But consequences do not show up immediately. Success is the result of many good decisions taken progressively over time. Similarly, failure is the culmination of many bad decisions. 

Depending on the decisions you make, the outcome could go either way. 

To me, innovation strategy is like a forest, and innovation tactics are the trees. My book walks you around the forest, and we do not look much at specific trees. That is what makes my book novel over the prior art.

It shows you how to leave a legacy in innovation, by creating successful new products.

Five Levels of Insight

A complementary structure, describing five levels of insight, can be found in the minds (not mindsets) of innovators. Simply put, the goal is to move up from zero insight to full insight, which crests in achieving wisdom in innovation. 

To achieve a higher level of insight, you need to understand the differences between knowledge and wisdom. Knowledge tries to game the system. Wisdom cooperates with the principles of the system. Knowledge is interested in what you can get from an innovative idea. Wisdom cares about what seed you sow in order to derive income from it.

Insight Level 1: robot. I am only including this for the sake of completeness. Minds at this level have no insight, nor knowledge, and you can forget about wisdom. If you are at this level, you just react to what happens. You are told what to do, when to do it, and how to do it. You function like a robot with no independent thought.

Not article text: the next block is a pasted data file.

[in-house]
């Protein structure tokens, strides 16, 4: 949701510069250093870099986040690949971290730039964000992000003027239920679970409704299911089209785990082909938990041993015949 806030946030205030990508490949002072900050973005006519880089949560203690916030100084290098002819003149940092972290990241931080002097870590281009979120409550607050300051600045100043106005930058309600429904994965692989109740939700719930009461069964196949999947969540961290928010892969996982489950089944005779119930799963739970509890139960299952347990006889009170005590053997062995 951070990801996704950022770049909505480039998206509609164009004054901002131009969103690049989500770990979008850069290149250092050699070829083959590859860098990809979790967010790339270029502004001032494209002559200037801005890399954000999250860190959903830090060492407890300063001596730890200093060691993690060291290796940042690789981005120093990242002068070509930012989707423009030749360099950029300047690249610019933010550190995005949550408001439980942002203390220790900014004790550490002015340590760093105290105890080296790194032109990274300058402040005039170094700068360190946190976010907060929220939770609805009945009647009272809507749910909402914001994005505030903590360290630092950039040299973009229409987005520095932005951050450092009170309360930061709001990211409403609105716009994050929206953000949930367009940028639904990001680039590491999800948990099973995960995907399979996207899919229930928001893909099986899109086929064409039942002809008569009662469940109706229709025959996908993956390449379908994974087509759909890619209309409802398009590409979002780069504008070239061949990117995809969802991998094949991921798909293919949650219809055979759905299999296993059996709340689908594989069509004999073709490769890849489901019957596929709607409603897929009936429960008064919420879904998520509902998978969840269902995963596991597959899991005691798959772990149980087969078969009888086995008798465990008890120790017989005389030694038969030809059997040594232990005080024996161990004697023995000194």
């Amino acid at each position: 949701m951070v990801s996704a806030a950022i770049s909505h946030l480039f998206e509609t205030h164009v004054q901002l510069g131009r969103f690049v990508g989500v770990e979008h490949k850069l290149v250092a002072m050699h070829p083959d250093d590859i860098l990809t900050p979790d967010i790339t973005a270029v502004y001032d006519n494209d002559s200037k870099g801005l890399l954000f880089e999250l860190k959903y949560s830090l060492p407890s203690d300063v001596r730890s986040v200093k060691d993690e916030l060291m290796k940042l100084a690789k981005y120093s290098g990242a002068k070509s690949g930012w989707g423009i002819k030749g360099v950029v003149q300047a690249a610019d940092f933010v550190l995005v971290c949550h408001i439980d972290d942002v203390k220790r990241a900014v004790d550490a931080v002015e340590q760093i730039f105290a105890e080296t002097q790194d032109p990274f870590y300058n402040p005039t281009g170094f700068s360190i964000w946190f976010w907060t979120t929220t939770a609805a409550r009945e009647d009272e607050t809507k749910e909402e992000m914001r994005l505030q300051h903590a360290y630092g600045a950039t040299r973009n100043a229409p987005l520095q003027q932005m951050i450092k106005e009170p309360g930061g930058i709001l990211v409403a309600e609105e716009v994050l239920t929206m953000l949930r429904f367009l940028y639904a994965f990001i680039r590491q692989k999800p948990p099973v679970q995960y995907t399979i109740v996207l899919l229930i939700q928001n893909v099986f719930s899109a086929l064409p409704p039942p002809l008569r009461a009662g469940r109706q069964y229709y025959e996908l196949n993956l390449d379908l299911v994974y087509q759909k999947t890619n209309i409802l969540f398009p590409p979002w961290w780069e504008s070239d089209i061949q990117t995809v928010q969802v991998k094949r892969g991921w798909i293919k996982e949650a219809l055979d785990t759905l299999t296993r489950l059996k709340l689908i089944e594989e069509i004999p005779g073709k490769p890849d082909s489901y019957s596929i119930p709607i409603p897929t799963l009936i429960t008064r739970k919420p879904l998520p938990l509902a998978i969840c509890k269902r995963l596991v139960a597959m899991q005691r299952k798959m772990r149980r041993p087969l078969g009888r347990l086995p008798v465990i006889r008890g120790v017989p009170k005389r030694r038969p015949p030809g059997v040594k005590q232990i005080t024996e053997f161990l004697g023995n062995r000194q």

Insight Level 2: basic facts. The lowest level of insight is knowledge. This means possessing the basic facts. For a patent attorney, it would be knowing facts, such as, the Paris Convention deadline for claiming priority of a foreign filing date is 12 months for patent applications. For everyone, you would know standard facts like 4 x 4 = 16. 

Insight Level 3: tactics. These are techniques. Plans based on knowledge. Methods, shortcuts, and ways to get things done. If you want to draft a good patent application, get a checklist from us on the ten most serious pitfalls to avoid—that is a tactic. Other examples of tactics include filing a patent application in a certain country, or adding a specific claim category to your patent application that enhances the scope of protection of the later granted patent. 

Insight Level 4: strategy. This is the overarching plan, the approach. Strategy is knowing that in innovation, there is an order or hierarchy of what to do, and when to do it. Strategy is defining your innovation in terms of what really matters (“I can solve this pain and there are people who would pay for solving it”), instead of the assets you have (“I have a patent portfolio”).

Insight Level 5: wisdom. This is the highest level of insight. Wisdom sees the highest purpose in everything you do. Wisdom does not let small things dictate big things. Wisdom is being able to see the reason why you are doing innovation, and how to practically align it with the overall goals of your company.